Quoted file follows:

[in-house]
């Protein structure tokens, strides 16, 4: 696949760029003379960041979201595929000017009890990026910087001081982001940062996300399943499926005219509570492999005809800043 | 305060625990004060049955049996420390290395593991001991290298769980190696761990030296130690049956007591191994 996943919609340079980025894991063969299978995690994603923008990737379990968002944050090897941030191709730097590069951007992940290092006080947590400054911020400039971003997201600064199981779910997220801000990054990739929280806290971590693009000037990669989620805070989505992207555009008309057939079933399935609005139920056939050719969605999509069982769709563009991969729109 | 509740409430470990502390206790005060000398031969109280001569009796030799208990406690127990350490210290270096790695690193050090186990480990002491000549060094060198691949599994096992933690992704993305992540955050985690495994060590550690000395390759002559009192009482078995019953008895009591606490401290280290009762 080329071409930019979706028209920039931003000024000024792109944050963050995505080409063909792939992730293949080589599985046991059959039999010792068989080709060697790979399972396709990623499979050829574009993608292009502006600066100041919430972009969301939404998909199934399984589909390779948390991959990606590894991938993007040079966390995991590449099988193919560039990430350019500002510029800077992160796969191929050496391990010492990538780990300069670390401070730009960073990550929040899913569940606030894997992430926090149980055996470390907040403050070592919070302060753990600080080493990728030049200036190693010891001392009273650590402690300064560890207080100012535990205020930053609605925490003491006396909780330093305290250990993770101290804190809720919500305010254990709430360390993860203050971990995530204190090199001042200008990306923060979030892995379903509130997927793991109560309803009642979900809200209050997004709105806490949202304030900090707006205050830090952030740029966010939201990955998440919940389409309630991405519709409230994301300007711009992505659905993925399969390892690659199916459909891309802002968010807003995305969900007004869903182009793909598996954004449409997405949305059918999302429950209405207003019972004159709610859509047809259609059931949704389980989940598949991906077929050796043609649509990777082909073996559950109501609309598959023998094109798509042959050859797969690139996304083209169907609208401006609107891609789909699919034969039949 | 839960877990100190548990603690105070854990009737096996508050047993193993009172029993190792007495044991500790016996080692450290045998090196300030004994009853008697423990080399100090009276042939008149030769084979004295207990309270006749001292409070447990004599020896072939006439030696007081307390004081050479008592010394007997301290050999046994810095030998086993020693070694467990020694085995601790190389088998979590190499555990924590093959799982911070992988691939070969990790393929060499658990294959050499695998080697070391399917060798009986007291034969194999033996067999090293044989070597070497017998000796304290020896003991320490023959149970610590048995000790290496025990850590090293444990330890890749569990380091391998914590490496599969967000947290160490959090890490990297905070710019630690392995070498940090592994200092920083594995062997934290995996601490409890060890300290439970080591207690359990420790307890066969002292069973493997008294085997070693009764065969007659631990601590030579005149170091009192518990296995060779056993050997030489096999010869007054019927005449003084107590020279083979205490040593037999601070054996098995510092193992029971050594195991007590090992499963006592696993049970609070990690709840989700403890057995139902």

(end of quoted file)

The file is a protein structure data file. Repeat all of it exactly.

[in-house]
């Protein structure tokens, strides 16, 4: 696949760029003379960041979201595929000017009890990026910087001081982001940062996300399943499926005219509570492999005809800043 | 305060625990004060049955049996420390290395593991001991290298769980190696761990030296130690049956007591191994 996943919609340079980025894991063969299978995690994603923008990737379990968002944050090897941030191709730097590069951007992940290092006080947590400054911020400039971003997201600064199981779910997220801000990054990739929280806290971590693009000037990669989620805070989505992207555009008309057939079933399935609005139920056939050719969605999509069982769709563009991969729109 | 509740409430470990502390206790005060000398031969109280001569009796030799208990406690127990350490210290270096790695690193050090186990480990002491000549060094060198691949599994096992933690992704993305992540955050985690495994060590550690000395390759002559009192009482078995019953008895009591606490401290280290009762 080329071409930019979706028209920039931003000024000024792109944050963050995505080409063909792939992730293949080589599985046991059959039999010792068989080709060697790979399972396709990623499979050829574009993608292009502006600066100041919430972009969301939404998909199934399984589909390779948390991959990606590894991938993007040079966390995991590449099988193919560039990430350019500002510029800077992160796969191929050496391990010492990538780990300069670390401070730009960073990550929040899913569940606030894997992430926090149980055996470390907040403050070592919070302060753990600080080493990728030049200036190693010891001392009273650590402690300064560890207080100012535990205020930053609605925490003491006396909780330093305290250990993770101290804190809720919500305010254990709430360390993860203050971990995530204190090199001042200008990306923060979030892995379903509130997927793991109560309803009642979900809200209050997004709105806490949202304030900090707006205050830090952030740029966010939201990955998440919940389409309630991405519709409230994301300007711009992505659905993925399969390892690659199916459909891309802002968010807003995305969900007004869903182009793909598996954004449409997405949305059918999302429950209405207003019972004159709610859509047809259609059931949704389980989940598949991906077929050796043609649509990777082909073996559950109501609309598959023998094109798509042959050859797969690139996304083209169907609208401006609107891609789909699919034969039949 | 839960877990100190548990603690105070854990009737096996508050047993193993009172029993190792007495044991500790016996080692450290045998090196300030004994009853008697423990080399100090009276042939008149030769084979004295207990309270006749001292409070447990004599020896072939006439030696007081307390004081050479008592010394007997301290050999046994810095030998086993020693070694467990020694085995601790190389088998979590190499555990924590093959799982911070992988691939070969990790393929060499658990294959050499695998080697070391399917060798009986007291034969194999033996067999090293044989070597070497017998000796304290020896003991320490023959149970610590048995000790290496025990850590090293444990330890890749569990380091391998914590490496599969967000947290160490959090890490990297905070710019630690392995070498940090592994200092920083594995062997934290995996601490409890060890300290439970080591207690359990420790307890066969002292069973493997008294085997070693009764065969007659631990601590030579005149170091009192518990296995060779056993050997030489096999010869007054019927005449003084107590020279083979205490040593037999601070054996098995510092193992029971050594195991007590090992499963006592696993049970609070990690709840989700403890057995139902």